(by improving impaired baroreceptor reflexes in heart failure) and lowering plasma renin levels.

However, it was also suggested that the results of this post hoc analysis of DIG trial should be interpreted with caution. Patients in the DIG trial were younger than real life HF patients and were predominantly male and whites, and had normal sinus rhythm, thus limiting generalizability to other patients. Randomized clinical trials are needed to determine the effect of digoxin in contemporary chronic HF patients.

Different journals discussing the contemporary use of digoxin in the Management of Cardiovascular Disorders, the idea was similar with the DIG trial and they shared similar conclusion. Although digoxin should not be used instead of other heart failure medications with proven mortality benefits, it should be considered an adjunct in all patients with symptomatic heart failure, particularly when heart failure is severe or atrial fibrillation with a rapid ventricular response is present.

To download the pdf click here.

References:

http://circ.ahajournals.org/cotent/113/21/2556.full

http://www.aafp.org/afp/2000/0715/p409.html  

http://www.ncbi.nlm.nih.gov/pmc/articles/PMC2900803/

በኤች አይ ቪ ቫይረስ የሚከሰት ሞት በግማሽ ቀነሰ


ኃይለማርያም ሽመልስ

(የጥናት ትምህርትና መድኃኒት ፖሊሲ ኬዝ ቲም ሀላፊ)


በጥቁር አንበሳ ስፔሻላይዝድ ሆሰፒታል የመድኃኒት መረጃ ማእከል

የተባበሩት መንግሥታት ድርጅት ፕሮግራም (UNAids) ሪፖርት እንዳሳየው ከ2005 ዓ.ም. እ.ኤ.አ. በዓመት ውስጥ በኤች አይ ቪ / ኤድስ ከሞቱት 1.9 ሚሊዮን ሰዎች አንጻር ባለፈው ዓመት በቫይረሱ ምክንያት የሞቱት ሰዎች በግማሽ ቀንሶ ወደ 1 ሚሊዮን ማለፋቸውን ጠቅሷል፡፡

የኤች አይ ቪ ኢንፌክሽን ሙሉ በሙሉ ማዳን ባይቻልም ቫይረሱ ባለበት እንዲቆይ በፀረ- ኤች አይ ቪ መድኃኒቶች ማድረግ ይቻላል፡፡ ይህንን ማድረግ ደግሞ የቫይረሱን ስርጭት ከመቆጣጠርና አዳዲስ በቫይረሱ የሚጠቁ ሰዎች እንዳይኖሩ ከማድረግ አንጻር ከፍተኛ ፋይዳ አለው፡፡ ይህ እንዲታወቅ በ10 ዓመት የእድሜ ጣራ ባለፉት አሥር ዓመት ጨምሯል፡፡

ማይከል ሲዲቤ የ(UNAids) ኤክስኪዩቲቭ  ዳይሬክተር እንደገለጹትም ‹‹በ2015 እ.ኤ.አ. ለ15 ሚሊዮን በቫይረሱ ለተጠቁ ሰዎች የፀረ-ኤች አይ ቪ መድኃኒቶች የማድረስ እቅዳችን ያሳካን ሲሆን በ2020 እ.ኤ.አ. ይህንን አሀዝ ወደ 30 ሚሊዮን በማድረስ እጥፍ ማድረግ መሆኑን›› ገልጸዋል፡፡ ‹‹አሁን ያለንን ተደራሽነት በመጨመር ፀረ- ኤች አይ ቪ መድኃኒት ፍላጎት ያለበት ቦታ ለመድረስና ማንም ወደ ኋላ እንዳይቀር የሚለውን መርሕ እንቀጥልበታለን›› በማለት ገልጸዋል፡፡

ከዚህም በተጨማሪ የፀረ- ኤች አይ ቪ መድኃኒቶች በአሁኑ ሰዓት ተደራሽነት 53 በመቶ ሲሆን ይህን ቁጥር ወደ 90 በመቶ በ2020 እ.ኤ.አ. ማድረግ እንደሆነ ኤጀንሲው ገልጸዋል፡፡

Download UNAIDS_FactSheet_Report.

ምንጭ፡

http://www.unaids.org/en/resources/fact-sheet 

http://www.bbc.com/news/health-40582836

2 questions to consider before using Proton pump inhibitors


By Hailemariam Shimelis REDP case team leader @ TASH


Heartburn medications  such as proton pump inhibitors taken by millions of people are under scrutiny following studies that reveal a risk for side effects, including kidney damage.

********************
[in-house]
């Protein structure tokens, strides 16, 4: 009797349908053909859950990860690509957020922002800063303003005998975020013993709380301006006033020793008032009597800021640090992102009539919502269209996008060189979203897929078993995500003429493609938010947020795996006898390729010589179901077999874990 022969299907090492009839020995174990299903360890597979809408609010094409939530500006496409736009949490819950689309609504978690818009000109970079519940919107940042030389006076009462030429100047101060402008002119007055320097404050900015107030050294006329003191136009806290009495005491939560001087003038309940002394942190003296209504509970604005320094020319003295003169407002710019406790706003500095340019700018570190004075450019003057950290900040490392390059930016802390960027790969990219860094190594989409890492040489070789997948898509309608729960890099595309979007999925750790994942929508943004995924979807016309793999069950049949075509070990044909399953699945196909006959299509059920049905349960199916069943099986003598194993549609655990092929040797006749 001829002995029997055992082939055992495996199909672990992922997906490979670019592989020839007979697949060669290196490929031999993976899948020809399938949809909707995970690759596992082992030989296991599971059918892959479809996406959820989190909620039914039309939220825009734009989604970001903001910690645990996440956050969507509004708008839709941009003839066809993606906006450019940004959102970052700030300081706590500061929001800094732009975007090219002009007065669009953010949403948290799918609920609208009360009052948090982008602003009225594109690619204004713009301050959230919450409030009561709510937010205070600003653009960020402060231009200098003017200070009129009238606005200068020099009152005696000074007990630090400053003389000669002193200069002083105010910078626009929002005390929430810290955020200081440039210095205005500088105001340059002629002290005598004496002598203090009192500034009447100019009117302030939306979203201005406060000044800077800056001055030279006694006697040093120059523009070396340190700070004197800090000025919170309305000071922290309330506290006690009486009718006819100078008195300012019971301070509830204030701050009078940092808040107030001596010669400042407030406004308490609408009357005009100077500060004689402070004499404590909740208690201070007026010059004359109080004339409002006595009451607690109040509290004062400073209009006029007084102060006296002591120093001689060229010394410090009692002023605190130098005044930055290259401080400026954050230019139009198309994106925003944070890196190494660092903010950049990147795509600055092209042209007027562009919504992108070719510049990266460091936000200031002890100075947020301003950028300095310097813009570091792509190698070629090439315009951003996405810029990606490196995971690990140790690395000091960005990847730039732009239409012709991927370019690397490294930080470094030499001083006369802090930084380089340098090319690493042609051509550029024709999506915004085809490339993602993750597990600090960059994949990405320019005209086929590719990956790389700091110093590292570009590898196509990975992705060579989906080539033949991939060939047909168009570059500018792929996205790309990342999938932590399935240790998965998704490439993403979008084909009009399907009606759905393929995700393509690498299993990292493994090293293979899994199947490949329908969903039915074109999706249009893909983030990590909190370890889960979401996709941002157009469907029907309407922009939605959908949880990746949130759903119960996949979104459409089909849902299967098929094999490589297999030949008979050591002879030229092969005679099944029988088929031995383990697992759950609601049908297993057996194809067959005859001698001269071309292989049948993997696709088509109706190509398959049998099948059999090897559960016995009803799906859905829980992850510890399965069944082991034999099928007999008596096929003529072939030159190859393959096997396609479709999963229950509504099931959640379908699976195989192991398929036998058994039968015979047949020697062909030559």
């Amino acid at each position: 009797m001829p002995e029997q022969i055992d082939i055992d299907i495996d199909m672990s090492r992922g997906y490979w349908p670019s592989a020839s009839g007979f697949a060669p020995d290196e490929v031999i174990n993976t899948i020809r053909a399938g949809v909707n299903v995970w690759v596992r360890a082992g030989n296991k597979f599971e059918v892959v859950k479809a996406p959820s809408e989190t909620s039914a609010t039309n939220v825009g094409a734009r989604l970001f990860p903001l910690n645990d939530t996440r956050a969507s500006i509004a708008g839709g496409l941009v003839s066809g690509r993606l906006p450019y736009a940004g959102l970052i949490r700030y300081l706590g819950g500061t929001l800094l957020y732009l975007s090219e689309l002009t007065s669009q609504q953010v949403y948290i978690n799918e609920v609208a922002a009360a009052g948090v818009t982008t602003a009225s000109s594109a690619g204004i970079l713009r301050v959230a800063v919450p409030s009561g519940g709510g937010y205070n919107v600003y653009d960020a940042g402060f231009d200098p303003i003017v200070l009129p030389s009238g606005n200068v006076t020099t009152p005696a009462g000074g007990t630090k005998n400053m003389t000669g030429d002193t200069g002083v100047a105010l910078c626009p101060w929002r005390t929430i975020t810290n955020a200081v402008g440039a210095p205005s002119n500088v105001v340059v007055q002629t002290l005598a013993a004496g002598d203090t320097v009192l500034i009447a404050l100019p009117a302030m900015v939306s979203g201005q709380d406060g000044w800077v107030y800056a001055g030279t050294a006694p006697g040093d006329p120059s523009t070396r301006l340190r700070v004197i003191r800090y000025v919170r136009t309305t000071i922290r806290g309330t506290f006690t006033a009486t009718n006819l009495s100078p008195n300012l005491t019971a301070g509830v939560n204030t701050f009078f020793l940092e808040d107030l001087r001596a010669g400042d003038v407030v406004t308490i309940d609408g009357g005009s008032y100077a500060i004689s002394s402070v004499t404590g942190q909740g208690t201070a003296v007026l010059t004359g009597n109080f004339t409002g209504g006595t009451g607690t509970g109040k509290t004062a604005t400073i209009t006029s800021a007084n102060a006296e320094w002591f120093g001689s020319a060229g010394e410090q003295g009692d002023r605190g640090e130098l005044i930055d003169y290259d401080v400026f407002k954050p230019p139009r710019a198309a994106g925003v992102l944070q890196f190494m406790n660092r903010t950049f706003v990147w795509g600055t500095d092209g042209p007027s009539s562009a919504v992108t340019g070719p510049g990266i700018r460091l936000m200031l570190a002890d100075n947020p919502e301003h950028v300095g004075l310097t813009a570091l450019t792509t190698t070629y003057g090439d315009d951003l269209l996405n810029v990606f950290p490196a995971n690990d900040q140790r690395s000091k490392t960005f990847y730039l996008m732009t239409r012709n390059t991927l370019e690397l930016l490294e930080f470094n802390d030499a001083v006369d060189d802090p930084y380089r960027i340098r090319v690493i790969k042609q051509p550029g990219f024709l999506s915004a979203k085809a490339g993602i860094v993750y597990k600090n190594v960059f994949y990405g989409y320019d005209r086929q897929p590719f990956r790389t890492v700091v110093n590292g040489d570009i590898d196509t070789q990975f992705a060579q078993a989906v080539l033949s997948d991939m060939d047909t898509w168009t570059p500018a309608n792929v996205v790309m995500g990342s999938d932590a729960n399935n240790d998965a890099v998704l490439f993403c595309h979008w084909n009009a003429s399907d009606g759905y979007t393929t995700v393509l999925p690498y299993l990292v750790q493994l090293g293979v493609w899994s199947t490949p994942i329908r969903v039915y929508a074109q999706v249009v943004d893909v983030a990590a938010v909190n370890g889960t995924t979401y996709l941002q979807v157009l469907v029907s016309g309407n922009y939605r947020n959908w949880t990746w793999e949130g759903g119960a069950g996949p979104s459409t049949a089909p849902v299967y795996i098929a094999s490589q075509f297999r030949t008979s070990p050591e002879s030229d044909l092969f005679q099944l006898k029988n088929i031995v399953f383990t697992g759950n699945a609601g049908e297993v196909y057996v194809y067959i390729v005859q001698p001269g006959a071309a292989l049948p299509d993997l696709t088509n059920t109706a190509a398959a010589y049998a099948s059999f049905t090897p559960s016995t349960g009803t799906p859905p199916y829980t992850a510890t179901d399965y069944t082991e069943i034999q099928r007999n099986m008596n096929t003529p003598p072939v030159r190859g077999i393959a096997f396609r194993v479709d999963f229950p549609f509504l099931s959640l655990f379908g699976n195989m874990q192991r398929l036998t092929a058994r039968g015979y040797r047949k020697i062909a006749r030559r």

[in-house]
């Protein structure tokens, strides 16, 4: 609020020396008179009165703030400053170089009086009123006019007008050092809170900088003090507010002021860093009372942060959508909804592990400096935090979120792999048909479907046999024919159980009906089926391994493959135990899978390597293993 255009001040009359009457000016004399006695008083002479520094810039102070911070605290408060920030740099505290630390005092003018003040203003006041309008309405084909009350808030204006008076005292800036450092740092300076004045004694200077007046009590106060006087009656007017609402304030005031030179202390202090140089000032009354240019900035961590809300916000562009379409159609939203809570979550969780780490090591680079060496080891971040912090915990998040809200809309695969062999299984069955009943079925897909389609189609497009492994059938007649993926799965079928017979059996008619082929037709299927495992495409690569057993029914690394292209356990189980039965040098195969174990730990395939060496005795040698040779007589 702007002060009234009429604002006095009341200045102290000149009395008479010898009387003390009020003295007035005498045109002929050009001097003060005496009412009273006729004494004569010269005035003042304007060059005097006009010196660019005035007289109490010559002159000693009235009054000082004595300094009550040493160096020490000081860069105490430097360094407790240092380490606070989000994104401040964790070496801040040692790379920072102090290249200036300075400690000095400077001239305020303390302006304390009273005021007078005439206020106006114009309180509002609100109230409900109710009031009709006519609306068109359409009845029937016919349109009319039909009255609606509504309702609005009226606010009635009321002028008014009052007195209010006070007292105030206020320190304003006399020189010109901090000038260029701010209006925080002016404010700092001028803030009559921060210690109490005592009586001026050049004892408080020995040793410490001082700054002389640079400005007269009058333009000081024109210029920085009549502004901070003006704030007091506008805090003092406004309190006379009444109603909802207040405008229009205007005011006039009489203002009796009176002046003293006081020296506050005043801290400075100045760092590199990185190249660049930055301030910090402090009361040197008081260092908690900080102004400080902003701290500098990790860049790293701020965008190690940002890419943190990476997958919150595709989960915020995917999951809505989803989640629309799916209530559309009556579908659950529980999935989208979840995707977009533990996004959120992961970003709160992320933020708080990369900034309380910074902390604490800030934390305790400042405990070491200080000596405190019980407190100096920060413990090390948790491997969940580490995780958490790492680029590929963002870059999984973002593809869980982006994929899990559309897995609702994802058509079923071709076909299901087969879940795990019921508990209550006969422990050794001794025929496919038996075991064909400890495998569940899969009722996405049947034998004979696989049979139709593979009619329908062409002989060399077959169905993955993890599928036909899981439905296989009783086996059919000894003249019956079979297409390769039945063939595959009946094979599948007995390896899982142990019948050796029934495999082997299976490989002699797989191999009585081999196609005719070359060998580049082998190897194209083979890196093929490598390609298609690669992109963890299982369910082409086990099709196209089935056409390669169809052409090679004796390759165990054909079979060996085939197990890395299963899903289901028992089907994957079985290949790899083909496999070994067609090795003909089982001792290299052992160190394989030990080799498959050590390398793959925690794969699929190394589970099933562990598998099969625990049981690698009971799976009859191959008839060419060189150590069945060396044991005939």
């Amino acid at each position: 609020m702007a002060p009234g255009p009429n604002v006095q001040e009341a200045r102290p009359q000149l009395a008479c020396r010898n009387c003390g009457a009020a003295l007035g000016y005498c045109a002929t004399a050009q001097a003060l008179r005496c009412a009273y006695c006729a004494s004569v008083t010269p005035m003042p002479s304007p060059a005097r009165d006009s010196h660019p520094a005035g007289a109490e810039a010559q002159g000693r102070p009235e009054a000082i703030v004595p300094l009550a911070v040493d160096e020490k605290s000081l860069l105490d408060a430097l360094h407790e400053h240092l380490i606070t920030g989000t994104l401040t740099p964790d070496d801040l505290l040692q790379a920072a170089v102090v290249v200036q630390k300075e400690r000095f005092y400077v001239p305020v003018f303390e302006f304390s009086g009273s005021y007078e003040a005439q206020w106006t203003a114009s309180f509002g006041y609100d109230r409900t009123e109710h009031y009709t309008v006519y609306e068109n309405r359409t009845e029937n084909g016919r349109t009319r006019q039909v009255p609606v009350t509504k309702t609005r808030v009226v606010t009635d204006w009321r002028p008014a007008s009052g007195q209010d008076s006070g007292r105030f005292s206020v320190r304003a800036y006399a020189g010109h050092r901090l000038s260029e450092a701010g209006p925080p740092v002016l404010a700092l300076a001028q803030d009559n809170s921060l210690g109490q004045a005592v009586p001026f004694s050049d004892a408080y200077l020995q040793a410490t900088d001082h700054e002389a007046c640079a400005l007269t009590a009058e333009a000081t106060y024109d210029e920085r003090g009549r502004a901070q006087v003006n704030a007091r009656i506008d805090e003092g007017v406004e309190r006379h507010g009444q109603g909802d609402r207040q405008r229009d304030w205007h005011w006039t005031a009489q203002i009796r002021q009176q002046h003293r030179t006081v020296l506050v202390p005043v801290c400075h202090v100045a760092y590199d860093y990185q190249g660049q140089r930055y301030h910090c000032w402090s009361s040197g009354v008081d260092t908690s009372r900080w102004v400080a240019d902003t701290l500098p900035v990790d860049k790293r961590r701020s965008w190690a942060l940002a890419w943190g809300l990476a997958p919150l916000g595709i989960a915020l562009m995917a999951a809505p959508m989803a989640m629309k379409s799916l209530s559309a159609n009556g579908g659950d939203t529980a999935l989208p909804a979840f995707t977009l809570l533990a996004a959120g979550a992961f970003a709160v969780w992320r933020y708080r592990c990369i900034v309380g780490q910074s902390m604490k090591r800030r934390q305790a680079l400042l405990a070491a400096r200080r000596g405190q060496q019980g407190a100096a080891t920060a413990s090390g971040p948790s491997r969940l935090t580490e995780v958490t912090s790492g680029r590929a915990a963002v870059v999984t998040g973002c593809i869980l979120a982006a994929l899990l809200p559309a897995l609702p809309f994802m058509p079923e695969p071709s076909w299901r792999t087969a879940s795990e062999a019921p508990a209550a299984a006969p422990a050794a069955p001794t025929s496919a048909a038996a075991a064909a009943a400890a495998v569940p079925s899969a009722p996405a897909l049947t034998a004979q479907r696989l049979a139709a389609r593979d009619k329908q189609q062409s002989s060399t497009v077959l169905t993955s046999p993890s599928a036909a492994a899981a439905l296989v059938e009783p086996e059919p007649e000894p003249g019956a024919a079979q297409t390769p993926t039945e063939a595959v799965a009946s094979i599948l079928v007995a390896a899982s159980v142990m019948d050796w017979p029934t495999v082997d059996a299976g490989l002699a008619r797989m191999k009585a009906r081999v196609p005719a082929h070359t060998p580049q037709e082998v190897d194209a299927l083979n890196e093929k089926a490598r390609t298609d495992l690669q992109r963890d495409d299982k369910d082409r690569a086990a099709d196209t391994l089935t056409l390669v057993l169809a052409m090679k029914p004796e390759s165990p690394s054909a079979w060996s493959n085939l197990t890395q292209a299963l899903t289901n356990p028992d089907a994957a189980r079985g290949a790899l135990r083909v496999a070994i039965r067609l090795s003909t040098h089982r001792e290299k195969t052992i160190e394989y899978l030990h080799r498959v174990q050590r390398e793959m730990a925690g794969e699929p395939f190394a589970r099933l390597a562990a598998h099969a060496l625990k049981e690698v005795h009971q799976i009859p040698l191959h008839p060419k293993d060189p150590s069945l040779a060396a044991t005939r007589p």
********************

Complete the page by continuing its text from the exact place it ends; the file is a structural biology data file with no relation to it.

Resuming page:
“The risk is pretty low, (<1 in 1000) but it’s not zero,” says Mayo Clinic gastroenterologist Dr. Ken DeVault. “So it’s worth talking to your physician.”

Kenneth R. DeVault, M.D.

The medications are called proton pump inhibitors, sold under brand names such as Prilosec, Nexium and Prevacid, and the generic forms, such as omeprazole, esomeprazole and lansoprazole.

Dr. DeVault says, despite the risks, proton pump inhibitors are the best option for some patients with heartburn. However, he thinks the medications are over used by many people who could find alternatives especially life style modification.

Below is a one minute Mayo Clinic video where Dr. DeVault asks two important questions about proton pump inhibitors and offers other ideas for beating heartburn. Jeff Olsen reports.

 Lifestyle changes can help ease heartburn:

  • Maintain a healthy weight. Excess pounds put pressure on your abdomen, pushing up your stomach and causing acid to back up into your esophagus.
  • Avoid tightfitting clothing, which puts pressure on your abdomen and the lower esophageal sphincter.
  • Avoid foods that trigger your heartburn.
  • Avoid lying down after a meal. Wait at least three hours.
  • Avoid late meals.
  • Elevate the head of your bed if you regularly experience heartburn at night or while trying to sleep. If that’s not possible, insert a wedge between your mattress and box spring to elevate your body from the waist up. Raising your head with additional pillows usually isn’t effective.
  • Avoid smoking. Smoking decreases the lower esophageal sphincter’s ability to function properly.
References:

Jeff Olsen: Mayo Clinic Minute: 2 questions for people who use heartburn medications

Lifestyle and home remedies from Mayo Clinic